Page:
As a weekly, or sometimes even daily, household chore, the impact your laundry cycles are having on the environment is probably worse than you think. So we’ve broken things down into simple steps that you can take to green up your laundry routine.
1. Choose the Right Cycle
90% of the total energy used by a typical washing machine is used to heat the water. So the obvious solution is to lower the temperature of your cycles. Warm and hot water aren’t necessarily required to clean your clothing, and cold water may actually be preferable, resulting in less fading of darker coloured clothing, less shrinkage of natural fibre clothing, and possibly even an increase in the lifetime of your clothes. In addition to choosing cold water, opt for shorter cycle times. There’s rarely a need to keep your clothes in the machine for hours upon hours, so choose an eco-time setting.
2. Wear Your Clothes More than Once
The simplest solution to an eco-friendly laundry routine (that is often overseen) is simply to wash less. Many of us are culprits of washing our clothes after one quick wear, and each and every laundry cycle adds up in water and energy use. In some cases, washing after a single wear might be the only option – i.e. following high intensity exercise, washing your sweaty clothes is usually a must. However, with general daily wear, most garments (like jeans, shorts, sweatshirts) don’t need washing until after at least a handful of wears. By only washing occasionally, you are cutting back your household use of water and electricity.
3. Use a Micro Waste Washing Bag
Research from 2015 by the University of California shows that a single piece of clothing made from synthetic materials can release up to 250,000 microfibres every time it’s washed. Filter these tiny microplastics that leach from your clothes during washing with a micro waste washing bag. These filter bags are designed to not only minimise the amount of microplastics leaching from your clothes, but also to catch any that have been released, keeping them out of washing water and waterways. By capturing these unseen little plastics, you can dispose of them properly rather than letting our oceans take the brunt. You can find these here.
4. Use Eco-Friendly Liquid/Powder
Opting for an eco-friendly laundry liquid or powder is a positive step to creating an eco-friendly laundry routine. It’s inevitable that laundry liquids and powders used in your wash will end up in washing water, so opt for natural alternatives like Ecostore Laundry Liquid or a natural laundry powder to keep synthetic chemicals far away from our lakes, rivers and oceans. Buy these in bulk and refill as needed to save on unnecessary packaging and wastage – you can get these in any GoodFor store in the refill section.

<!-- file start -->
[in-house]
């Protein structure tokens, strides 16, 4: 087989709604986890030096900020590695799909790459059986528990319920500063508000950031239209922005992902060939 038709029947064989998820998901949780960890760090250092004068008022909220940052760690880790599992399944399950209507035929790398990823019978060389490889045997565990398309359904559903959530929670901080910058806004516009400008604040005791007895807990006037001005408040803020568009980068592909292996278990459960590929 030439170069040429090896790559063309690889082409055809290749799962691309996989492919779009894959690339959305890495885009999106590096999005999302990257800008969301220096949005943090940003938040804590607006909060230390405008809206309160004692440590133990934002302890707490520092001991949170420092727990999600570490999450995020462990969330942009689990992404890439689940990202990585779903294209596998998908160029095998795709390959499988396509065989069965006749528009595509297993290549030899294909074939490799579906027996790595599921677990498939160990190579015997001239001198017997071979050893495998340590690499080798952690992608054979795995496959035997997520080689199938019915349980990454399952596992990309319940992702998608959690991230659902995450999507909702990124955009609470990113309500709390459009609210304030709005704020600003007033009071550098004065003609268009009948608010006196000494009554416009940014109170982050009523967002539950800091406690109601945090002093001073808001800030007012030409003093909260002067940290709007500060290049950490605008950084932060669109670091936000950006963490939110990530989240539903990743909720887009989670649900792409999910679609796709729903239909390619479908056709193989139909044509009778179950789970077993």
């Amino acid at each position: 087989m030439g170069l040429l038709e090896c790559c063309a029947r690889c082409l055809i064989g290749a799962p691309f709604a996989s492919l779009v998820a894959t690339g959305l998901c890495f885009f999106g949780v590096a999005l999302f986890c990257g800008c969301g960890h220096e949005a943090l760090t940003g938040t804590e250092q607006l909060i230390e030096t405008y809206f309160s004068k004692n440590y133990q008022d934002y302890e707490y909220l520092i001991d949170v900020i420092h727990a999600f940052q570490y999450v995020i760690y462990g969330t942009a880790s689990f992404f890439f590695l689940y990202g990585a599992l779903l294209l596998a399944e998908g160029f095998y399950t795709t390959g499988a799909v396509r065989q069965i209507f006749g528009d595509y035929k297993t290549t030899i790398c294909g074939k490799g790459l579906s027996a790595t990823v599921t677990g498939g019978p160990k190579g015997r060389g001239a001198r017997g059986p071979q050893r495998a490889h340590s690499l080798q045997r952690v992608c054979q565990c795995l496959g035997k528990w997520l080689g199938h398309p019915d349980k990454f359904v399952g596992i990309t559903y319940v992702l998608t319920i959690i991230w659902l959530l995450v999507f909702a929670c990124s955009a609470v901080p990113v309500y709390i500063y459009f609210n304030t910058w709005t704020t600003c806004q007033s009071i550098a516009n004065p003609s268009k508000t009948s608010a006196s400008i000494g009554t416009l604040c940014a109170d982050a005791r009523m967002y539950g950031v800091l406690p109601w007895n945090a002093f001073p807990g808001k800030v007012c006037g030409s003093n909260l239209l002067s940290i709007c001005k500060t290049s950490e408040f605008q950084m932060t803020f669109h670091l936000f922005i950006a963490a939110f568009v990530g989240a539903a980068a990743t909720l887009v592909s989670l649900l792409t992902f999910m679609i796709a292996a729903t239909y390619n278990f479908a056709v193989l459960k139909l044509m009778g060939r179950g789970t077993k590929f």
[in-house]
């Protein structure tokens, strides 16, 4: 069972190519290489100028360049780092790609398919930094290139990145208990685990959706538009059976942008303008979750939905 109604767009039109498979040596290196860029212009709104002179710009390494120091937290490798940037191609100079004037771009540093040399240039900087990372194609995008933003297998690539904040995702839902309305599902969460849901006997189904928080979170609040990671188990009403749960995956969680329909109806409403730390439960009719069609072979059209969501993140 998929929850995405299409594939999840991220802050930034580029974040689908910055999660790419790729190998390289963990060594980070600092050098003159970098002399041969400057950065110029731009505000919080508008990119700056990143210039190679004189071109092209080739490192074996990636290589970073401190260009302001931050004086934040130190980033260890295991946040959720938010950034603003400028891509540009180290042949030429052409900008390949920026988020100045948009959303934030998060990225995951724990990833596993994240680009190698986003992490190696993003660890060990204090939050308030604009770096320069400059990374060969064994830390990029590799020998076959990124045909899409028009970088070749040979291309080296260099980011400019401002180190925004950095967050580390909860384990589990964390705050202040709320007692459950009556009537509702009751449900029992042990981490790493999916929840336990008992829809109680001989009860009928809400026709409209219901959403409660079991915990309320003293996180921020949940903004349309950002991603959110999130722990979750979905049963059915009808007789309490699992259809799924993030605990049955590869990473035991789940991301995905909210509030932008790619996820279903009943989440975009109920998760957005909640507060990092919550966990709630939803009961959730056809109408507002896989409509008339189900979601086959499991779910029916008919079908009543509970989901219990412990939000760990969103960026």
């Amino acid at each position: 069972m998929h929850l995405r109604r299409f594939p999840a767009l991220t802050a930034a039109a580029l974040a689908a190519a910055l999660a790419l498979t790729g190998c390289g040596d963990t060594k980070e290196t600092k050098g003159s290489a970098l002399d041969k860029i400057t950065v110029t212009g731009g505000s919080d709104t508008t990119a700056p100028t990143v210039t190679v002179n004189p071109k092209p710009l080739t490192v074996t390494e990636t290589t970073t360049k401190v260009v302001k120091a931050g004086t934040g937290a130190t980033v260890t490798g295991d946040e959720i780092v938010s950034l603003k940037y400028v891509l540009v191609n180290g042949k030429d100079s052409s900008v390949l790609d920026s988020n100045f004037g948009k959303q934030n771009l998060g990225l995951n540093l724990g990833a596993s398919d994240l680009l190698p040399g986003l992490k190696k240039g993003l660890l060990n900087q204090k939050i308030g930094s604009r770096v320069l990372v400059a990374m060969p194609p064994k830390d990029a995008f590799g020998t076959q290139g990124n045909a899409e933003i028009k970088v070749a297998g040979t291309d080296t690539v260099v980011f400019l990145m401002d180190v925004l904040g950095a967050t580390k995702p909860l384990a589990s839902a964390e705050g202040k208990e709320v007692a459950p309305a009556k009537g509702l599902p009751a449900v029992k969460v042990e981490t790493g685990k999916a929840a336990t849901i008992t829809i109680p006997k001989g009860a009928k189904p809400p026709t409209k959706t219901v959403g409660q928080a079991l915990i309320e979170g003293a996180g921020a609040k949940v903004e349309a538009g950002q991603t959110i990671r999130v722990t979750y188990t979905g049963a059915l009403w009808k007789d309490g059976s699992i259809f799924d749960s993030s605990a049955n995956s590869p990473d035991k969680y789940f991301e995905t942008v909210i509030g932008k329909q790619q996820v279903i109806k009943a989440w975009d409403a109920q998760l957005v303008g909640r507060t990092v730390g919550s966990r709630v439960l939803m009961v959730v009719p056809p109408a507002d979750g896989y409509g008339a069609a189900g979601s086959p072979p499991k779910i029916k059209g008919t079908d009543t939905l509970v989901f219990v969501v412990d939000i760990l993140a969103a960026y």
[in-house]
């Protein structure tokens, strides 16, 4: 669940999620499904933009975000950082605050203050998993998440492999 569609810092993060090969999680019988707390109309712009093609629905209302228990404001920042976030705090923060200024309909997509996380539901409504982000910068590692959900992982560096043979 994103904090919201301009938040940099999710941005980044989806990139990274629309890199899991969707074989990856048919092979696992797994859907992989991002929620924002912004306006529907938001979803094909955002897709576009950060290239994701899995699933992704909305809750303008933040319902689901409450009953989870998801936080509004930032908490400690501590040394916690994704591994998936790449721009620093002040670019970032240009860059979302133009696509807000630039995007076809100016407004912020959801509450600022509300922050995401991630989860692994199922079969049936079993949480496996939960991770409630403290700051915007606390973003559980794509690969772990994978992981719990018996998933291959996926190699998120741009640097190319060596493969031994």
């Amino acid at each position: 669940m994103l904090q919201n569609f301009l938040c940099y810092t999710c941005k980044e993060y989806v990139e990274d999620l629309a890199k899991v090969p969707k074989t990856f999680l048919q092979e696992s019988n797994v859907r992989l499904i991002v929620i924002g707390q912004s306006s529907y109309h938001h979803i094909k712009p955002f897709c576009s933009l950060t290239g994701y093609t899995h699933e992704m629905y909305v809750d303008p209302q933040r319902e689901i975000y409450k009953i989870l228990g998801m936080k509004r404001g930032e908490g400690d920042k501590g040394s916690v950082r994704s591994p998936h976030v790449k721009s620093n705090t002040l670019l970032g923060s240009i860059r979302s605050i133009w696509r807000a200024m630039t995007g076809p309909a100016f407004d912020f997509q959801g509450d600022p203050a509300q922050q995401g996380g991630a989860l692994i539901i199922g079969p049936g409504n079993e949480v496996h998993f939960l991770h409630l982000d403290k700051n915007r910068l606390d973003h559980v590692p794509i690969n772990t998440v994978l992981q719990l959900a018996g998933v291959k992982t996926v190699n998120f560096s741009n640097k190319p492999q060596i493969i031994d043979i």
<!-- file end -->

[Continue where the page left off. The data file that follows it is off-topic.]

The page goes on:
5. Use Bamboo Pegs
Plastic clothes pegs often make their way onto beaches by falling off the line and getting flushed out to sea with storm water. Replace plastic clothes pegs with bamboo ones for hanging clothing and linen. Even if you are unfortunate enough to lose some pegs off your line and down the train, at least you know these bamboo pegs will eventually break down and won’t be contributing to plastic pollution. Go Bamboo Wooden Pegs have been designed to weather all of New Zealand’s harsh UV conditions while still being kind on your clothes. They are made from sustainable, biodegradable bamboo, with a recyclable stainless steel spring and a recycled cardboard box. Go Bamboo clothes pegs are sturdy, strong and won’t stain any light-coloured clothes as they have a low tannin content.
6. Hang to Dry
Last but not least, and an absolute no-brainer, hang your clothes out to dry rather than using a household or commercial drying machine. While this can be more time-consuming during the colder months of the year, it is a much more planet-friendly method with the added bonus of leaving your clothes and linen smelling fresh and feeling crisp. Sunlight is also one of natures best stain removers, so for any pesky stains or yellowing leave your items in direct sunlight for a natural whitening effect. For an extra boost, you can squeeze a little lemon juice or make a baking soda paste and pop these on stubborn stains before rinsing and leaving in the sun.